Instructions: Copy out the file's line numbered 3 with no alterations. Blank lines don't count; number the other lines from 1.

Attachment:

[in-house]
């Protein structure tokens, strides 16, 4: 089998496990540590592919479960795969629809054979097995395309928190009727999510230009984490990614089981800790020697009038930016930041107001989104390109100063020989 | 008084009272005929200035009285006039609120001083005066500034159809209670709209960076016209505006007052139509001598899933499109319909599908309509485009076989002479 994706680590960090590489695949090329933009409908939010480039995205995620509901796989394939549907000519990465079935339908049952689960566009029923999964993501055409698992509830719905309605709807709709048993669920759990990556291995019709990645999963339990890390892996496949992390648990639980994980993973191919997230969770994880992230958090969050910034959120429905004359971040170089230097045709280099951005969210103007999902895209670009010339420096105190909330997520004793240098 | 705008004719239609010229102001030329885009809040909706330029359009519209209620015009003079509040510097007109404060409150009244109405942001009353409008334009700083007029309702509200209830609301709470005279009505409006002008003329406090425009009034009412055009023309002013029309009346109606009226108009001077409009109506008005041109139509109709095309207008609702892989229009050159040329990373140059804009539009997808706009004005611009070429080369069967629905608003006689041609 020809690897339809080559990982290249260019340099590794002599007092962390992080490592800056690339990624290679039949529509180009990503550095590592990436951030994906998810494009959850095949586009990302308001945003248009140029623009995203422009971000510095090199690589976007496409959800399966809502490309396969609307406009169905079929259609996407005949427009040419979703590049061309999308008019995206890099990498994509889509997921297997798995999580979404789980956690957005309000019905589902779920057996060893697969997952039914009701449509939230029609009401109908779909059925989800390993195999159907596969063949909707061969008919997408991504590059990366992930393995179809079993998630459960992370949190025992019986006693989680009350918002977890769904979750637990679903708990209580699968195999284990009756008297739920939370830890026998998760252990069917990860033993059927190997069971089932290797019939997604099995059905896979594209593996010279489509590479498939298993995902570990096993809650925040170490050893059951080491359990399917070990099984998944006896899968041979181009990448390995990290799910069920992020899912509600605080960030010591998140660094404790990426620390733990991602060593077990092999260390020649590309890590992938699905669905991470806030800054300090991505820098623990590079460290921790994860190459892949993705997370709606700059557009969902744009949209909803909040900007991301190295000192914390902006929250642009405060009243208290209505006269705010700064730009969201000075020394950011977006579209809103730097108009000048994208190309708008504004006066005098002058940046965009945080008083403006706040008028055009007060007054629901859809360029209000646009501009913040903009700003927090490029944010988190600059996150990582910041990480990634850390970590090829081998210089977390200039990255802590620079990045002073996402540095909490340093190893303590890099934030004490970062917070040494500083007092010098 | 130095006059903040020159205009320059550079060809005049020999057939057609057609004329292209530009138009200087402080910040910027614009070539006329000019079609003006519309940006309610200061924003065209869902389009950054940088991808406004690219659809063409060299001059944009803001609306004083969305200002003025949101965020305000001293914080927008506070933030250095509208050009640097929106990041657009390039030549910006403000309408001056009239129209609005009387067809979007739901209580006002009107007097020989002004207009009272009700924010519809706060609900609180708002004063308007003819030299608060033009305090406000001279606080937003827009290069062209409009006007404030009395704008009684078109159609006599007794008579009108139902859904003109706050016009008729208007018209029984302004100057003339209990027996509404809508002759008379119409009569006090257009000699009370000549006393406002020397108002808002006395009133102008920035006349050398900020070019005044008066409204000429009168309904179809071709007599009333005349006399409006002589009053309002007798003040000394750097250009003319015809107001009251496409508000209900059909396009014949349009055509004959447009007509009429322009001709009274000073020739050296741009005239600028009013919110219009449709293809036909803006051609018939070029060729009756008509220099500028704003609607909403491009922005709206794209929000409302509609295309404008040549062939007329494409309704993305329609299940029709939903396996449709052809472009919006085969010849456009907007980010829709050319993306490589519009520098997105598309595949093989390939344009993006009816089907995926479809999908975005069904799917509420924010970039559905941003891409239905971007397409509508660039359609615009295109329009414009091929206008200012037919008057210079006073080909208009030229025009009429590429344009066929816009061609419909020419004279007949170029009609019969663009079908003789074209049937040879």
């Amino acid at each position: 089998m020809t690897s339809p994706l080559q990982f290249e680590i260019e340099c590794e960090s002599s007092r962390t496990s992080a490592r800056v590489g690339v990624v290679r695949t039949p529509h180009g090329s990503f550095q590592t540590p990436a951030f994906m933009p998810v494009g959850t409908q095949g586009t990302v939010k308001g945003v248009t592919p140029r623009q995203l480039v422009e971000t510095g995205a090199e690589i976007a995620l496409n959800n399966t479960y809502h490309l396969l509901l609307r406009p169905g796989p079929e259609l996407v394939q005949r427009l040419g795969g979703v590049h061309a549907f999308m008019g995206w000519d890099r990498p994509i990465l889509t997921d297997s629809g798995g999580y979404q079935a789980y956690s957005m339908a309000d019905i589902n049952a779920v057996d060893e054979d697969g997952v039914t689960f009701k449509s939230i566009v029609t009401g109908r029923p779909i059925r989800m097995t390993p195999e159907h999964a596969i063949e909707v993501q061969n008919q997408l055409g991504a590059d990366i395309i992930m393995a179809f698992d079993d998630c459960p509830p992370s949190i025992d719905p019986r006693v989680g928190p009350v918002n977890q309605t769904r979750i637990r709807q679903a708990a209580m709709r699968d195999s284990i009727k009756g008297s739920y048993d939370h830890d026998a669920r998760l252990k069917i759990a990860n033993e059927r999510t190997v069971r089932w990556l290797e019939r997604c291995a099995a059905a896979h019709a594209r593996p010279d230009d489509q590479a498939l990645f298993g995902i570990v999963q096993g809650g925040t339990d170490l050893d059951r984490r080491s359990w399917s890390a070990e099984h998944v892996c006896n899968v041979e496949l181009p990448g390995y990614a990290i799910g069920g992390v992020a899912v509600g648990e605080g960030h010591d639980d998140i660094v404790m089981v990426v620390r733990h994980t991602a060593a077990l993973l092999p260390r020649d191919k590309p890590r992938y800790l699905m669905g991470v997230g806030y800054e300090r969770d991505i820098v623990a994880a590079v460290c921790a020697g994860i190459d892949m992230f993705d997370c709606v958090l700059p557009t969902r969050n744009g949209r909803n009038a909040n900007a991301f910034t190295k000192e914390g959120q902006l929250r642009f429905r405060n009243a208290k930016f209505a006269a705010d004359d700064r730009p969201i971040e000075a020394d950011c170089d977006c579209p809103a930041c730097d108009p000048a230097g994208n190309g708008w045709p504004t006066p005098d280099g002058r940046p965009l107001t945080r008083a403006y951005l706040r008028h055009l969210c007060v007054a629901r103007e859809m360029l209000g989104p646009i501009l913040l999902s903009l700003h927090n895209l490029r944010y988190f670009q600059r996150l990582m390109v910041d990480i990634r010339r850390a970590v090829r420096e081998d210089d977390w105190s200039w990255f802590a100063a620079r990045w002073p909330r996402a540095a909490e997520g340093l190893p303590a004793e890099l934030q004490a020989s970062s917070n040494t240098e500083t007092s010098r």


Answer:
């Amino acid at each position: 089998m020809t690897s339809p994706l080559q990982f290249e680590i260019e340099c590794e960090s002599s007092r962390t496990s992080a490592r800056v590489g690339v990624v290679r695949t039949p529509h180009g090329s990503f550095q590592t540590p990436a951030f994906m933009p998810v494009g959850t409908q095949g586009t990302v939010k308001g945003v248009t592919p140029r623009q995203l480039v422009e971000t510095g995205a090199e690589i976007a995620l496409n959800n399966t479960y809502h490309l396969l509901l609307r406009p169905g796989p079929e259609l996407v394939q005949r427009l040419g795969g979703v590049h061309a549907f999308m008019g995206w000519d890099r990498p994509i990465l889509t997921d297997s629809g798995g999580y979404q079935a789980y956690s957005m339908a309000d019905i589902n049952a779920v057996d060893e054979d697969g997952v039914t689960f009701k449509s939230i566009v029609t009401g109908r029923p779909i059925r989800m097995t390993p195999e159907h999964a596969i063949e909707v993501q061969n008919q997408l055409g991504a590059d990366i395309i992930m393995a179809f698992d079993d998630c459960p509830p992370s949190i025992d719905p019986r006693v989680g928190p009350v918002n977890q309605t769904r979750i637990r709807q679903a708990a209580m709709r699968d195999s284990i009727k009756g008297s739920y048993d939370h830890d026998a669920r998760l252990k069917i759990a990860n033993e059927r999510t190997v069971r089932w990556l290797e019939r997604c291995a099995a059905a896979h019709a594209r593996p010279d230009d489509q590479a498939l990645f298993g995902i570990v999963q096993g809650g925040t339990d170490l050893d059951r984490r080491s359990w399917s890390a070990e099984h998944v892996c006896n899968v041979e496949l181009p990448g390995y990614a990290i799910g069920g992390v992020a899912v509600g648990e605080g960030h010591d639980d998140i660094v404790m089981v990426v620390r733990h994980t991602a060593a077990l993973l092999p260390r020649d191919k590309p890590r992938y800790l699905m669905g991470v997230g806030y800054e300090r969770d991505i820098v623990a994880a590079v460290c921790a020697g994860i190459d892949m992230f993705d997370c709606v958090l700059p557009t969902r969050n744009g949209r909803n009038a909040n900007a991301f910034t190295k000192e914390g959120q902006l929250r642009f429905r405060n009243a208290k930016f209505a006269a705010d004359d700064r730009p969201i971040e000075a020394d950011c170089d977006c579209p809103a930041c730097d108009p000048a230097g994208n190309g708008w045709p504004t006066p005098d280099g002058r940046p965009l107001t945080r008083a403006y951005l706040r008028h055009l969210c007060v007054a629901r103007e859809m360029l209000g989104p646009i501009l913040l999902s903009l700003h927090n895209l490029r944010y988190f670009q600059r996150l990582m390109v910041d990480i990634r010339r850390a970590v090829r420096e081998d210089d977390w105190s200039w990255f802590a100063a620079r990045w002073p909330r996402a540095a909490e997520g340093l190893p303590a004793e890099l934030q004490a020989s970062s917070n040494t240098e500083t007092s010098r």